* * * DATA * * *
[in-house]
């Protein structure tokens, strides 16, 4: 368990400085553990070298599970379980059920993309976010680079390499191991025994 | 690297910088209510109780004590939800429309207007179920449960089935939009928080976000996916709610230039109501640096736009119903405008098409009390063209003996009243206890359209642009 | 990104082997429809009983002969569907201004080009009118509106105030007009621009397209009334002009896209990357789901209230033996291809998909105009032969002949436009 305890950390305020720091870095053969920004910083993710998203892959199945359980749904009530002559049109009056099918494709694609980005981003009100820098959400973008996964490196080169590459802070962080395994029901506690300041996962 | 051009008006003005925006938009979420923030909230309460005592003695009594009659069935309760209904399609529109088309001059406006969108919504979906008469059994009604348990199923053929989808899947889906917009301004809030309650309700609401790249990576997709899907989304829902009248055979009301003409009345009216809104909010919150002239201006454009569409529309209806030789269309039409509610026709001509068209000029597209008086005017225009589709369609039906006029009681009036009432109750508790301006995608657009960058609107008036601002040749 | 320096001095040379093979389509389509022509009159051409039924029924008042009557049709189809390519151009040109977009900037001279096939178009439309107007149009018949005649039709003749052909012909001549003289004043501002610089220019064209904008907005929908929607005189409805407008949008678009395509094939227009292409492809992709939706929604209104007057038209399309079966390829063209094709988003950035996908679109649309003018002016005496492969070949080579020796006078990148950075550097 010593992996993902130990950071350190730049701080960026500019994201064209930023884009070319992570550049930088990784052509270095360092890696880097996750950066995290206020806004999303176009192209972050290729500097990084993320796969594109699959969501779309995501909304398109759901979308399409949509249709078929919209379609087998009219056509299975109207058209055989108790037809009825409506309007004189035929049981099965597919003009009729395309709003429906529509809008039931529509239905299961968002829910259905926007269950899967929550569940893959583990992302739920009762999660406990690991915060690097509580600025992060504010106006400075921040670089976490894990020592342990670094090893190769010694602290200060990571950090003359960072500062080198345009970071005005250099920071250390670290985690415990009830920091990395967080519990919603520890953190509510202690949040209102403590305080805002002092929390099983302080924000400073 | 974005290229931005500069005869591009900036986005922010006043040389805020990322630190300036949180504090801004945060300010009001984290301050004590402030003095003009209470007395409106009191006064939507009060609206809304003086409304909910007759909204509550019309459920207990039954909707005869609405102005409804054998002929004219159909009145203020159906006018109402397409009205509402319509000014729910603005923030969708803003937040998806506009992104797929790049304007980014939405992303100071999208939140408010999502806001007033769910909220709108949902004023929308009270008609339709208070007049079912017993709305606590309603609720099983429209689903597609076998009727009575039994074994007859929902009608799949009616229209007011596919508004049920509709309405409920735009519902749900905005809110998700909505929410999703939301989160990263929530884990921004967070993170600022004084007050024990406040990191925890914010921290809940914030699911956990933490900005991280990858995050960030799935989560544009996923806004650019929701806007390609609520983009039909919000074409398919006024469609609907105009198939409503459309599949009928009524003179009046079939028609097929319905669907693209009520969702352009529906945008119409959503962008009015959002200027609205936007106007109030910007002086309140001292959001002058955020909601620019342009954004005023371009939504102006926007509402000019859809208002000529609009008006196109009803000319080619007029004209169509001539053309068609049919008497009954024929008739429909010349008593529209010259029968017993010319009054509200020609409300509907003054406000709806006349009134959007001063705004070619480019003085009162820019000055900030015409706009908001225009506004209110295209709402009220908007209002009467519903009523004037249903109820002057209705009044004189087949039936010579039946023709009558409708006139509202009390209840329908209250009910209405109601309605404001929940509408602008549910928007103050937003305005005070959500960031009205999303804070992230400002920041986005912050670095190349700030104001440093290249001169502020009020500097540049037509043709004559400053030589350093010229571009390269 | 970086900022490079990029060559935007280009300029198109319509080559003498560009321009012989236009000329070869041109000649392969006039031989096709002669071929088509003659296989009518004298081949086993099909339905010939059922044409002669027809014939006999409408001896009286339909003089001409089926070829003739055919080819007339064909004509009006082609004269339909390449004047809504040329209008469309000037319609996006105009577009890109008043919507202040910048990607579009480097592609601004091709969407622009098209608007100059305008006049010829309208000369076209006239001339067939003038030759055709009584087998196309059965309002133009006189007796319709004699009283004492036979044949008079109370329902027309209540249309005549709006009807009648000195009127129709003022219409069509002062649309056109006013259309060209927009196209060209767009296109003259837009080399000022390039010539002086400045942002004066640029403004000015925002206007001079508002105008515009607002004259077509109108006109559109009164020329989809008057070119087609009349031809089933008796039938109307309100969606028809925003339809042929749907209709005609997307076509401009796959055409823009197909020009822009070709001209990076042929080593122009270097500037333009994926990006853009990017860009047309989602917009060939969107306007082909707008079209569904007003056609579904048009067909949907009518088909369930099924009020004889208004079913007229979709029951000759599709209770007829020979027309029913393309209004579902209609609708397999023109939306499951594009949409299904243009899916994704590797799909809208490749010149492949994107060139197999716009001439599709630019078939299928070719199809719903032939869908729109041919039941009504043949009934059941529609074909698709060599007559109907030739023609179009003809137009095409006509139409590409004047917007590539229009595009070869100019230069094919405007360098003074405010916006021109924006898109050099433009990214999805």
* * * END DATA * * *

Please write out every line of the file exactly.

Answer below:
[in-house]
């Protein structure tokens, strides 16, 4: 368990400085553990070298599970379980059920993309976010680079390499191991025994 | 690297910088209510109780004590939800429309207007179920449960089935939009928080976000996916709610230039109501640096736009119903405008098409009390063209003996009243206890359209642009 | 990104082997429809009983002969569907201004080009009118509106105030007009621009397209009334002009896209990357789901209230033996291809998909105009032969002949436009 305890950390305020720091870095053969920004910083993710998203892959199945359980749904009530002559049109009056099918494709694609980005981003009100820098959400973008996964490196080169590459802070962080395994029901506690300041996962 | 051009008006003005925006938009979420923030909230309460005592003695009594009659069935309760209904399609529109088309001059406006969108919504979906008469059994009604348990199923053929989808899947889906917009301004809030309650309700609401790249990576997709899907989304829902009248055979009301003409009345009216809104909010919150002239201006454009569409529309209806030789269309039409509610026709001509068209000029597209008086005017225009589709369609039906006029009681009036009432109750508790301006995608657009960058609107008036601002040749 | 320096001095040379093979389509389509022509009159051409039924029924008042009557049709189809390519151009040109977009900037001279096939178009439309107007149009018949005649039709003749052909012909001549003289004043501002610089220019064209904008907005929908929607005189409805407008949008678009395509094939227009292409492809992709939706929604209104007057038209399309079966390829063209094709988003950035996908679109649309003018002016005496492969070949080579020796006078990148950075550097 010593992996993902130990950071350190730049701080960026500019994201064209930023884009070319992570550049930088990784052509270095360092890696880097996750950066995290206020806004999303176009192209972050290729500097990084993320796969594109699959969501779309995501909304398109759901979308399409949509249709078929919209379609087998009219056509299975109207058209055989108790037809009825409506309007004189035929049981099965597919003009009729395309709003429906529509809008039931529509239905299961968002829910259905926007269950899967929550569940893959583990992302739920009762999660406990690991915060690097509580600025992060504010106006400075921040670089976490894990020592342990670094090893190769010694602290200060990571950090003359960072500062080198345009970071005005250099920071250390670290985690415990009830920091990395967080519990919603520890953190509510202690949040209102403590305080805002002092929390099983302080924000400073 | 974005290229931005500069005869591009900036986005922010006043040389805020990322630190300036949180504090801004945060300010009001984290301050004590402030003095003009209470007395409106009191006064939507009060609206809304003086409304909910007759909204509550019309459920207990039954909707005869609405102005409804054998002929004219159909009145203020159906006018109402397409009205509402319509000014729910603005923030969708803003937040998806506009992104797929790049304007980014939405992303100071999208939140408010999502806001007033769910909220709108949902004023929308009270008609339709208070007049079912017993709305606590309603609720099983429209689903597609076998009727009575039994074994007859929902009608799949009616229209007011596919508004049920509709309405409920735009519902749900905005809110998700909505929410999703939301989160990263929530884990921004967070993170600022004084007050024990406040990191925890914010921290809940914030699911956990933490900005991280990858995050960030799935989560544009996923806004650019929701806007390609609520983009039909919000074409398919006024469609609907105009198939409503459309599949009928009524003179009046079939028609097929319905669907693209009520969702352009529906945008119409959503962008009015959002200027609205936007106007109030910007002086309140001292959001002058955020909601620019342009954004005023371009939504102006926007509402000019859809208002000529609009008006196109009803000319080619007029004209169509001539053309068609049919008497009954024929008739429909010349008593529209010259029968017993010319009054509200020609409300509907003054406000709806006349009134959007001063705004070619480019003085009162820019000055900030015409706009908001225009506004209110295209709402009220908007209002009467519903009523004037249903109820002057209705009044004189087949039936010579039946023709009558409708006139509202009390209840329908209250009910209405109601309605404001929940509408602008549910928007103050937003305005005070959500960031009205999303804070992230400002920041986005912050670095190349700030104001440093290249001169502020009020500097540049037509043709004559400053030589350093010229571009390269 | 970086900022490079990029060559935007280009300029198109319509080559003498560009321009012989236009000329070869041109000649392969006039031989096709002669071929088509003659296989009518004298081949086993099909339905010939059922044409002669027809014939006999409408001896009286339909003089001409089926070829003739055919080819007339064909004509009006082609004269339909390449004047809504040329209008469309000037319609996006105009577009890109008043919507202040910048990607579009480097592609601004091709969407622009098209608007100059305008006049010829309208000369076209006239001339067939003038030759055709009584087998196309059965309002133009006189007796319709004699009283004492036979044949008079109370329902027309209540249309005549709006009807009648000195009127129709003022219409069509002062649309056109006013259309060209927009196209060209767009296109003259837009080399000022390039010539002086400045942002004066640029403004000015925002206007001079508002105008515009607002004259077509109108006109559109009164020329989809008057070119087609009349031809089933008796039938109307309100969606028809925003339809042929749907209709005609997307076509401009796959055409823009197909020009822009070709001209990076042929080593122009270097500037333009994926990006853009990017860009047309989602917009060939969107306007082909707008079209569904007003056609579904048009067909949907009518088909369930099924009020004889208004079913007229979709029951000759599709209770007829020979027309029913393309209004579902209609609708397999023109939306499951594009949409299904243009899916994704590797799909809208490749010149492949994107060139197999716009001439599709630019078939299928070719199809719903032939869908729109041919039941009504043949009934059941529609074909698709060599007559109907030739023609179009003809137009095409006509139409590409004047917007590539229009595009070869100019230069094919405007360098003074405010916006021109924006898109050099433009990214999805």